Welcome to FishingNotes.com Somerville Lake fishing report
page. Here you will find all the information you need to make the best decisions for today's fishing. Current weather including air temperature, barometric pressure, wind speed and direction are continuously updated throughout the day. Somerville Lake water temperature
is one of the vital statistics included on this page. We also include the moon phase as full and new moons are generally better fishing times. Help in choosing what time to hit the water with daily sunrise and sunset times plus moon rise and moon set times. We would love to hear how your fishing trip went, feel free to share your days success on the community report page. Good luck and we hope you catch a full bag today!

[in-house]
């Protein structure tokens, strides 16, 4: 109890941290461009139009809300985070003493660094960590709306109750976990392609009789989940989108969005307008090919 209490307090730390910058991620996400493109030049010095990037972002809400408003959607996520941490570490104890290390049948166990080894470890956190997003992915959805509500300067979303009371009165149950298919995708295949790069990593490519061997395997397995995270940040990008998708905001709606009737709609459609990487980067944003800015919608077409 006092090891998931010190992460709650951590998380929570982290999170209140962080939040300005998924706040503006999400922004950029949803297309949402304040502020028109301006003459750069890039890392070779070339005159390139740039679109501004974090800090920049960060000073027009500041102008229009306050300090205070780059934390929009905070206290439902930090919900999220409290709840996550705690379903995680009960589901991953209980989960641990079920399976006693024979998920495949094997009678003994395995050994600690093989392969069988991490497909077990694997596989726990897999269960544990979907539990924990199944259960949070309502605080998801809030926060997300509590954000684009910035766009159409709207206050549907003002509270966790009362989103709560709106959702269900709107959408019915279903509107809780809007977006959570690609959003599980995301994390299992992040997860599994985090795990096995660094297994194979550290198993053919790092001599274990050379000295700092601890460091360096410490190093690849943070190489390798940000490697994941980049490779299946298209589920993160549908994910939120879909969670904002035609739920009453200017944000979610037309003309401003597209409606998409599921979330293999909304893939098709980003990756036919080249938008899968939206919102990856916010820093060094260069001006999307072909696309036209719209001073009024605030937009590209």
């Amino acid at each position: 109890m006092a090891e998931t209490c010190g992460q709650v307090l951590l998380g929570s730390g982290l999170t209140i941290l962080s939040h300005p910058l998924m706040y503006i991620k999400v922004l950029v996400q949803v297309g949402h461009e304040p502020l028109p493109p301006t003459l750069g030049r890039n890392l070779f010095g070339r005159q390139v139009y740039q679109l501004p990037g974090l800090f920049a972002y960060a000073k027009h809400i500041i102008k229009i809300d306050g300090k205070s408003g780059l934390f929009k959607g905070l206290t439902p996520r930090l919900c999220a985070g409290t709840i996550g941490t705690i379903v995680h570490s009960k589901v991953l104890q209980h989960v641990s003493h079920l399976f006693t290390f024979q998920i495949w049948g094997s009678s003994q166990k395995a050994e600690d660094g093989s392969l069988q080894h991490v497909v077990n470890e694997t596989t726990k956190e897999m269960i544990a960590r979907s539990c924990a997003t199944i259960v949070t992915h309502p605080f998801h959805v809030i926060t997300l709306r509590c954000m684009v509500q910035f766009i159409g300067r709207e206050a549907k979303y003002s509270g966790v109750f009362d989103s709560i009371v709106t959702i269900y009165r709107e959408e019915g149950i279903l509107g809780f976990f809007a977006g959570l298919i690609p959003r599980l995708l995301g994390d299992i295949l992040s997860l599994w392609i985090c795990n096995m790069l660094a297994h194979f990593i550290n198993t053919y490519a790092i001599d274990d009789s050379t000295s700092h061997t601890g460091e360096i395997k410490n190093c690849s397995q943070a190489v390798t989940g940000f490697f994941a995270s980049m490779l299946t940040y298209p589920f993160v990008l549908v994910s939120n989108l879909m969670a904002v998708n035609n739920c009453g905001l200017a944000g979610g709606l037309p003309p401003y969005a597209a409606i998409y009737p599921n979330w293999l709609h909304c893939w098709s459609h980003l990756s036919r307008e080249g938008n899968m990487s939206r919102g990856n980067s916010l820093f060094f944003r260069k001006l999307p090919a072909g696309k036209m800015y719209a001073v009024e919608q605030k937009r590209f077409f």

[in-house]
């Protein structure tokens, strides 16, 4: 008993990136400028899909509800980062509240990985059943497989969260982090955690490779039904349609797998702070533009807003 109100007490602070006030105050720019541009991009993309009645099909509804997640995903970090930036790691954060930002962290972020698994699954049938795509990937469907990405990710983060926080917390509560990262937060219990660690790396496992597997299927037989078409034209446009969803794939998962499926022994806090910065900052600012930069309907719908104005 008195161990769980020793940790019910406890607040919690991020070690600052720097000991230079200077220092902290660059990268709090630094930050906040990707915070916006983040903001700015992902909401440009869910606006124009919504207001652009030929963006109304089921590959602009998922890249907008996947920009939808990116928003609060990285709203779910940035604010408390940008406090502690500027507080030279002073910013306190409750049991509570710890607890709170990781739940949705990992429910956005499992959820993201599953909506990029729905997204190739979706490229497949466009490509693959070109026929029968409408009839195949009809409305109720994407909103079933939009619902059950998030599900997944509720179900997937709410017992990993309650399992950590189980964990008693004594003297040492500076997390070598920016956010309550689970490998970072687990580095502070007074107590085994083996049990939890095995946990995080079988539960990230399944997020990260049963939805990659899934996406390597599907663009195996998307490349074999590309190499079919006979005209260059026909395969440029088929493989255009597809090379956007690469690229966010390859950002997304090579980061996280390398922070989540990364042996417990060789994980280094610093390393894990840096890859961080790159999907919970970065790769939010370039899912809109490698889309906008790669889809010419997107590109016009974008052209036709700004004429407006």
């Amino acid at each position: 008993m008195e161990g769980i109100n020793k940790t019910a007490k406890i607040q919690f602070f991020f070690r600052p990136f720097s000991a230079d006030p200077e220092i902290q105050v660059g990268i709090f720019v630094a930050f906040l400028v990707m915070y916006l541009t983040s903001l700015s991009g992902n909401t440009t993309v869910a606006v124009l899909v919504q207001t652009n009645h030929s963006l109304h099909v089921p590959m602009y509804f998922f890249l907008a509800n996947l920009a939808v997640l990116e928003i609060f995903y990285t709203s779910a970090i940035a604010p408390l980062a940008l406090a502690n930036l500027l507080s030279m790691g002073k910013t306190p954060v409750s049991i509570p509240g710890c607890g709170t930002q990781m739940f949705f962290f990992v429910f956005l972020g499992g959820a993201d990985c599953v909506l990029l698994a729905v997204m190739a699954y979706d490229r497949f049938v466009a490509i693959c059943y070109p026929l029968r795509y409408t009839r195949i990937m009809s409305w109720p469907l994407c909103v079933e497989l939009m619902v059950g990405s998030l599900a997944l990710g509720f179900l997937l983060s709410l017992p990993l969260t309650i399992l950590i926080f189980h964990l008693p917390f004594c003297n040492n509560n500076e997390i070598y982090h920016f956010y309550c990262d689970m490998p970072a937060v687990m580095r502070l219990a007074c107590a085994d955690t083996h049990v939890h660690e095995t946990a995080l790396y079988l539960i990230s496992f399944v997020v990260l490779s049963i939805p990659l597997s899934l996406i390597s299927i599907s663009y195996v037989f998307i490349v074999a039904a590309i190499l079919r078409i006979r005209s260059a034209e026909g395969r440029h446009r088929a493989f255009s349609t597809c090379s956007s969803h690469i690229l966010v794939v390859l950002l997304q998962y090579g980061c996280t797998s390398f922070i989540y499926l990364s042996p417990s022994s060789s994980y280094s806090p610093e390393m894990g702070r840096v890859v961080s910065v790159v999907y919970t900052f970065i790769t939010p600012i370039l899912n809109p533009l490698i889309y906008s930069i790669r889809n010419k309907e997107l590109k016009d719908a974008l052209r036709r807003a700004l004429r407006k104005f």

Somerville Lake is located in the south central part of Burleson County and the north central part of Washington County, with the upper reaches of the lake extending into Lee County. The Somerville Lake dam site is located on Yegua Creek, 20.0 river miles upstream from its confluence with the Brazos River. The normal lake pool elevation is 238.0 feet (above mean sea level) which encompasses 11,460 acres. There is approximately 85 miles of shoreline. Total land and water for Somerville Lake cover approximately 30,000 acres.The Yegua Creek watershed is about 62 miles long and 32 miles wide, having a drainage of 1,320 square miles. About 76 percent of the area is controlled by Somerville Dam, an earthfill embankment 20,210 feet long. The total length of the dam, including dike and spillway, is 26,175 feet. The earthfill dike, located on the northeast bank, is about 4,715 feet long, with an access road to the overlook area along the top. The lake provides flood protection for about 9,000 acres of land along the Yegua Creek and assists in the flood protection and irrigation of 887,000 acres of agricultural land along the Brazos River below the mouth of Yegua Creek.The water surface level is maintained at elevation 238.0 as much of the time as possible; however, this level is subject to fluctuation upward when flood waters are being stored, or downward, depending upon the withdrawals for water supply from the conservation storage, release rates and daily evaporation.[Somerville Lake. www.nwk.usace.army.mil, 01/26/2008]
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